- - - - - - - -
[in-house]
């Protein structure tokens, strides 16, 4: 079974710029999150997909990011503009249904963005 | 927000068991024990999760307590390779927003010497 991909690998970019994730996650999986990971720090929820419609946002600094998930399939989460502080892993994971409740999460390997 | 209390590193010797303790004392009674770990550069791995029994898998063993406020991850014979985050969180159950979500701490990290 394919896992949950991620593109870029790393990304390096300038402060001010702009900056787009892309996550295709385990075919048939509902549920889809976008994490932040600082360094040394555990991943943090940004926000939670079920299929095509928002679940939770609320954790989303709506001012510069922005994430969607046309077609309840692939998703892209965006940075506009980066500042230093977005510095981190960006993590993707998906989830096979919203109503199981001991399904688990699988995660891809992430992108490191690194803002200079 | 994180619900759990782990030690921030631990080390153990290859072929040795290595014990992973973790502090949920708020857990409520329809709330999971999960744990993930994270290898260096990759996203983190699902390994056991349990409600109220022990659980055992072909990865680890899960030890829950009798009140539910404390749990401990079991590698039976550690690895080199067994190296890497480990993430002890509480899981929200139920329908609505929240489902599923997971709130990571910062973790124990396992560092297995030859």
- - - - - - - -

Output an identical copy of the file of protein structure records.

[in-house]
């Protein structure tokens, strides 16, 4: 079974710029999150997909990011503009249904963005 | 927000068991024990999760307590390779927003010497 991909690998970019994730996650999986990971720090929820419609946002600094998930399939989460502080892993994971409740999460390997 | 209390590193010797303790004392009674770990550069791995029994898998063993406020991850014979985050969180159950979500701490990290 394919896992949950991620593109870029790393990304390096300038402060001010702009900056787009892309996550295709385990075919048939509902549920889809976008994490932040600082360094040394555990991943943090940004926000939670079920299929095509928002679940939770609320954790989303709506001012510069922005994430969607046309077609309840692939998703892209965006940075506009980066500042230093977005510095981190960006993590993707998906989830096979919203109503199981001991399904688990699988995660891809992430992108490191690194803002200079 | 994180619900759990782990030690921030631990080390153990290859072929040795290595014990992973973790502090949920708020857990409520329809709330999971999960744990993930994270290898260096990759996203983190699902390994056991349990409600109220022990659980055992072909990865680890899960030890829950009798009140539910404390749990401990079991590698039976550690690895080199067994190296890497480990993430002890509480899981929200139920329908609505929240489902599923997971709130990571910062973790124990396992560092297995030859």